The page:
Along the way Brenner passed a figure jogging in the opposite direction, a diminished man of perhaps 60, wearing Bermuda shorts and carrying a briefcase that swung to and fro as he ran. The matchmaker slowed to a walk, breathing heavily. "Reminds me... Central Park...where fighters do...roadwork. There's a colored fellow...runs six miles every morning...with a cigar in his mouth."
Brenner was born in the Borough Park section of Brooklyn, the son of a Jewish immigrant from Poland who worked as a leather cutter and designer. Because of his name, Teddy has sometimes been mistaken for Irish, and to this day he receives mail at the Garden addressed to Terry Brennan, the ex-Notre Dame football coach. Unhappy with a couple of Garden bouts, a writer in The Village Voice
recently charged that the choice of fighters was governed by the "dark side of Teddy's Celtic heart."
As a youth Brenner played at just about every sport but boxing, including punchball, stickball and craps, all of which had the virtue on Borough Park's congested turf of requiring limited playing fields. A standout basketball player at James Madison High School, he became friendly with the boxers at Brooklyn's Crystal Gym while hanging around the pool hall in front. But his interest in the world of prizefighting was really kindled by Irving Cohen, a boxing instructor at the Bensonhurst YMHA whom Brenner encountered while playing basketball there in the evenings.
Before long Teddy was accompanying the older man to the fights. "And let me tell you something," Brenner recalls. "You had some choice. Monday night you had St. Nicholas Arena, Tuesday night the Park Arena in the Bronx, Wednesday your choice of three clubs, including the Hippodrome, where Billy Rose produced Jumbo." Brenner glided through the week. "Friday nights," he said with a touch of reverence, "you had the Garden."
On weekends in those days Brenner frequented Stillman's Gym in Manhattan, and he would have spent weekdays there except that he had taken a job after his high school graduation as a shipping clerk and salesman for a Manhattan shirt house. Among the fight crowd at Still-man's, Teddy sometimes was called—literally—the walking encyclopedia, because he learned—and recited—the records of all the fighters. Brenner has always, so far as he can recall, had a retentive memory, and he used it to advantage among the Stillman regulars.
"Somebody would bet me a dollar they could stump me on a fighter," he says. "They'd say. 'In such and such a year Tony Canzoneri fought B.P.' And I'd tell them it was Billy Petrolle in 1932. and I'd pocket the dollar."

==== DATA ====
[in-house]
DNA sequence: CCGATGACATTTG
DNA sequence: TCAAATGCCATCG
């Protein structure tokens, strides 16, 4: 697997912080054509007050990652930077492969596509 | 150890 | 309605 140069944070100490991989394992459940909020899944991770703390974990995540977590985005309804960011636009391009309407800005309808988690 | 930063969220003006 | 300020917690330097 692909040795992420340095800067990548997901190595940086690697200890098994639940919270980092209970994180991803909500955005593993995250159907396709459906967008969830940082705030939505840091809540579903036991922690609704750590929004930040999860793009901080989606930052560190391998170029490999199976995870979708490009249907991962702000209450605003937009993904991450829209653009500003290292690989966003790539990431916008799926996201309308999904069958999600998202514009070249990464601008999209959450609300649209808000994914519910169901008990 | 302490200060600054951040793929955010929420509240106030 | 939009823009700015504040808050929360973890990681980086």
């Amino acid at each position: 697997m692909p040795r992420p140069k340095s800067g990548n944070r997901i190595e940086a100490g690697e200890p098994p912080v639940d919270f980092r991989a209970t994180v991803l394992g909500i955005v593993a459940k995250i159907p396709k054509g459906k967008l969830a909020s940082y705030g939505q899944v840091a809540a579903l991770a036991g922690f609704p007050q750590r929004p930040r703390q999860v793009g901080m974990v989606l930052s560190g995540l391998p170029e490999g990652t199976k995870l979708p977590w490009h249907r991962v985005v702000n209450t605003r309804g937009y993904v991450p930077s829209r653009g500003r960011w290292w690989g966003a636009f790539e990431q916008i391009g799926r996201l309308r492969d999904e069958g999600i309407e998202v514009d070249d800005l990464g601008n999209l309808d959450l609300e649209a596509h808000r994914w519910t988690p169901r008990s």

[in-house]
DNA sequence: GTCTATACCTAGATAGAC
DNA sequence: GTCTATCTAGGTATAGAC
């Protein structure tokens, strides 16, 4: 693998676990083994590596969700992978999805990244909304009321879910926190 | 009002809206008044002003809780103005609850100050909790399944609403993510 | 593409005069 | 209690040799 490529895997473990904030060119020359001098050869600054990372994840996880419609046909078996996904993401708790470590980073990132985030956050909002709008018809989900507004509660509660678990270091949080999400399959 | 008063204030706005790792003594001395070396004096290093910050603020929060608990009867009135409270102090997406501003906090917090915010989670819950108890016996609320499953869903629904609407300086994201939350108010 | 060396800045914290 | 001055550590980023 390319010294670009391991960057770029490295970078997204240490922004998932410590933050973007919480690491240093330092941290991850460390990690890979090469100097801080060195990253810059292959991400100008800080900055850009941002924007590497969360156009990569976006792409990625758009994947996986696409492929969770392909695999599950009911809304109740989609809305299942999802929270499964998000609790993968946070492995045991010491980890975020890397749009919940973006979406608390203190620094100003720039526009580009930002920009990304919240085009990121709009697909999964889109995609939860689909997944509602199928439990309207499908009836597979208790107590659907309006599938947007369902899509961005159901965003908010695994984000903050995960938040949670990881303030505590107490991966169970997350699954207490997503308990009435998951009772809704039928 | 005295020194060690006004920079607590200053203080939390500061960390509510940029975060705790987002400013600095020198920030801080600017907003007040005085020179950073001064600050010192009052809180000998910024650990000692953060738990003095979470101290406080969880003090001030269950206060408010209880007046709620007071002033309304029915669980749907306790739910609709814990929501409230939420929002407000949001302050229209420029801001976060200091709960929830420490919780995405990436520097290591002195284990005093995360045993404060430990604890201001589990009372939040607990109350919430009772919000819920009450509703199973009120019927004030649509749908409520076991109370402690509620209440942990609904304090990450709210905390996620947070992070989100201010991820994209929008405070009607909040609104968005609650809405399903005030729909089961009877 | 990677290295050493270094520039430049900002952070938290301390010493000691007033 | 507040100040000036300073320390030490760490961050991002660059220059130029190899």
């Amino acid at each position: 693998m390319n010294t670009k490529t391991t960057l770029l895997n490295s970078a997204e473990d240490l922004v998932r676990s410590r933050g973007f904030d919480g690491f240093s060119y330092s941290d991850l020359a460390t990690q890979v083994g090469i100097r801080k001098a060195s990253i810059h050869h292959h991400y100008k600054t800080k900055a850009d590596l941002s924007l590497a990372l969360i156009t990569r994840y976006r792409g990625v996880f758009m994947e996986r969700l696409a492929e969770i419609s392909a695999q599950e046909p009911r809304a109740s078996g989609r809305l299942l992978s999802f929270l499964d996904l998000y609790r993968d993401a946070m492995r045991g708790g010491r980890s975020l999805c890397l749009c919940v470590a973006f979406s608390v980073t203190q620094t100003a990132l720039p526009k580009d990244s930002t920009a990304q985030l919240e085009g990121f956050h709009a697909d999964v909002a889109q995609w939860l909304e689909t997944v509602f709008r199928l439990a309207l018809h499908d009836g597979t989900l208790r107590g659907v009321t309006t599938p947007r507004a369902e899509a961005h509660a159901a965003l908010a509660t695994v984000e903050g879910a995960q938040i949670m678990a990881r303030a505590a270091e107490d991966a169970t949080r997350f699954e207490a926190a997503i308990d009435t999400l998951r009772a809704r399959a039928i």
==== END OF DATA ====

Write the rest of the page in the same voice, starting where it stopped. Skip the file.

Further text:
The youthful Brenner struck some old-timers as a brash upstart, and there was no doubt that he had a lot to learn. One day Irving Cohen entered the gym with a young zoot-suiter whose hair was combed back in a ducktail. "Get rid of him." Brenner advised his friend. "He doesn't know whether to fight or get a haircut." The man was Rocky Graziano, and Cohen became his manager.
Because of his knowledge of the fighters, promoters had occasionally solicited Brenner's suggestions on matches as far back as those early days at Stillman's. Now, following the war (Brenner was a Seabee for three years), Irving Cohen was matchmaker for a small club in New Brunswick, N.J. but wanted to devote more time to managing Graziano. He turned his New Brunswick chores over to Brenner. "Teddy could match the fighters so evenly that if you had six fights, five would end in draws," recalls Cohen, now retired and living in Hollywood, Fla. Brenner's talent soon brought him other matchmaking jobs, including two separate stints at Manhattan's 3,500-seat St. Nicholas Arena. Because St. Nick's was run by Madison Square Garden, Brenner on each occasion automatically became assistant matchmaker at the Garden, but both tours were terminated by spats with his Garden bosses.
Nowhere was Brenner's uncommon eye for boxing talent displayed to better advantage than on the televised boxing shows of the 1950s. Given the tight requirements of TV scheduling, it was particularly important on such shows to avoid mismatches that would result in quick knockouts. As the matchmaker for Brooklyn's Eastern Parkway Arena, where the Monday night fights were telecast (first by the Du Mont network and later by ABC), Brenner not only avoided mismatches but used Eastern as a showcase for such up-and-coming fighters as Bobo Olson, Gene Fullmer, Walter Cartier and Floyd Patterson. But Eastern Parkway never became known as the "cradle of stars" or anything like that. Instead, an almost uninterrupted string of victories by underdogs gave it the nickname "The House of Upsets."
After ABC dropped its show at Eastern Parkway in 1955, Brenner returned to St. Nick's, where Du Mont was now telecasting its Monday night fights. St. Nick's was no longer affiliated with the Garden, and Brenner this time was promoter as well as matchmaker, with his own money at stake. And so in 1959, when the Garden matchmaking job fell vacant and Harry Markson approached him about the job, Brenner was more than ready to pull up stakes at St. Nick's.